Letting the New Year In


Perhaps it would have been more appropriate to have written about this post’s subject last month, but it makes more sense to me to cover her now instead of waiting until next March. Anna Perenna was the Roman goddess of the new year, whose name basically means living through one year and many years, as per the words “annual” and “perennial.” Her festival was celebrated on the Ides of March, then considered the first month of the year. That’s why, by the way, the ninth through twelfth months of the year have names indicating that they’re the seventh through tenth months. Back then, January and February didn’t count. Anyway, the festival, popular primarily among the lower classes, celebrated the circle of the year, and was marked with wild revelry and drunkenness. There was apparently a tradition that the goddess would grant you as many years of life as cups of wine you drank. Nowadays, people don’t even need a superstition like that to get totally wasted on New Year’s Day. Much of our knowledge of the holiday comes from the work of Ovid, whose unfinished Fasti was a poetic guide to all the festivals of the Roman year. He gives two different accounts as to the identity of the goddess.

One is that she’s the sister of Dido of Carthage, driven out of Africa by the Berbers after the queen’s death. As I mentioned before, I don’t think Anna was part of the earlier accounts of Dido and the founding of Carthage, but I don’t know whether she was Virgil’s invention. I do wonder why, if Dido’s father intended to divide his kingdom between his children, Anna wasn’t figured into the inheritance.

Anyway, she sought sanctuary in a few places before coming to Italy, where Aeneas allowed her to stay as a guest. He was probably still feeling guilty about what happened to her sister. Aeneas’ wife Lavinia was jealous, however, and sought to kill the refugee. I’m not quite sure what Lavinia’s motivation would have been. Did she think her husband would fall for Anna, or was it just her connection to his ex-lover? Warned of Lavinia’s treachery by Dido’s ghost, Anna fled from the city and was turned into a nymph in the River Numicius.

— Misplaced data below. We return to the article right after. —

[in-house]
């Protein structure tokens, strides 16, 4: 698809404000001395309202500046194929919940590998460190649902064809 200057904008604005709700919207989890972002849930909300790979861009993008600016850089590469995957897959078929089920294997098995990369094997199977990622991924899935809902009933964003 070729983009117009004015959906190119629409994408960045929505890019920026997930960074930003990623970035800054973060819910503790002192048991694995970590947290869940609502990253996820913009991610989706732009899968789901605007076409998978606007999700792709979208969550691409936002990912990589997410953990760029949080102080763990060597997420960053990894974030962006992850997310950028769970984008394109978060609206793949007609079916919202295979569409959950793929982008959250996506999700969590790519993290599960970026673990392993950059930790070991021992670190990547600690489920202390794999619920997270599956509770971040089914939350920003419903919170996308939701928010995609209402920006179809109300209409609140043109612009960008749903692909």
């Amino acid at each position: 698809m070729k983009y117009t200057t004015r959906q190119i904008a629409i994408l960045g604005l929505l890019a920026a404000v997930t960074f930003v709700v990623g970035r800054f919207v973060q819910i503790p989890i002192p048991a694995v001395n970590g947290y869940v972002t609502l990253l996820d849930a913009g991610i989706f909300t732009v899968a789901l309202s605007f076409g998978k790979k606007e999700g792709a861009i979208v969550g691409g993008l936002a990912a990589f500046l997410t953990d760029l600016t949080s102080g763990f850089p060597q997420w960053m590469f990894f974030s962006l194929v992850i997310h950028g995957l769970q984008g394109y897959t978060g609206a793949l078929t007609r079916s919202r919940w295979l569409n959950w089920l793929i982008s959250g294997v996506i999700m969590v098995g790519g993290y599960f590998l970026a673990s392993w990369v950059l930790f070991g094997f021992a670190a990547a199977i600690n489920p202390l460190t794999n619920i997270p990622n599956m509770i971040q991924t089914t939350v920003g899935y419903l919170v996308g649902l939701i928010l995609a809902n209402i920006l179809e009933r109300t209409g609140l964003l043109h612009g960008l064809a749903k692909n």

Picture by Eleonora Stella
Ovid’s other account makes Anna an old woman from the town of Bovillae, who was made a goddess for her work distributing cakes to the people. After Anna achieved divinity, Mars confided in her his desire for an affair with the perpetual virgin Minerva. Anna disguised herself as Minerva instead, and when Mars realized the deception, everyone laughed at him for almost having sex with an old maid. The relation between Anna and Mars probably had something to do with her holiday falling within his month. The poet also mentions that Anna Perenna was sometimes associated with the Moon, Io, and Themis. The favored historical explanation seems to be that she already existed as an Italian goddess, and these later stories were attempts to connect her with the Greek mythology that the Romans adopted as their own.

Advertisements
This entry was posted in Holidays, Mythology, New Year's Day, Poetry, Roman and tagged , , , , , , , , , , , , , , . Bookmark the permalink.

2 Responses to Letting the New Year In

  1. Bryan T Babel says:

    Another Roman holiday swiped by the Christians!

    In the western liturgical year, Lady Day is the traditional name in some English speaking countries of the Feast of the Annunciation (25 March), known in the 1549 Prayer Book of Edward VI and the 1662 Book of Common Prayer as “The Annunciation of the (Blessed) Virgin Mary” but more accurately (as currently in the 1997 Calendar of the Church of England) termed “The Annunciation of our Lord to the Blessed Virgin Mary”. It is the first of the four traditional English quarter days. The “Lady” is the Virgin Mary…In England, Lady Day was New Year’s Day between 1155 and 1752, when 1 January was declared to be the official start of the year.

    Tolkien noted in Nomenclature that the date the Ring was destroyed (March 25)was purposefully chosen. It coincides with the feast of Annunciation or Lady Day.

    –facts stitched together from Wikipedia and Tolkien Gateway.

Leave a Reply

Fill in your details below or click an icon to log in:

WordPress.com Logo

You are commenting using your WordPress.com account. Log Out / Change )

Twitter picture

You are commenting using your Twitter account. Log Out / Change )

Facebook photo

You are commenting using your Facebook account. Log Out / Change )

Google+ photo

You are commenting using your Google+ account. Log Out / Change )

Connecting to %s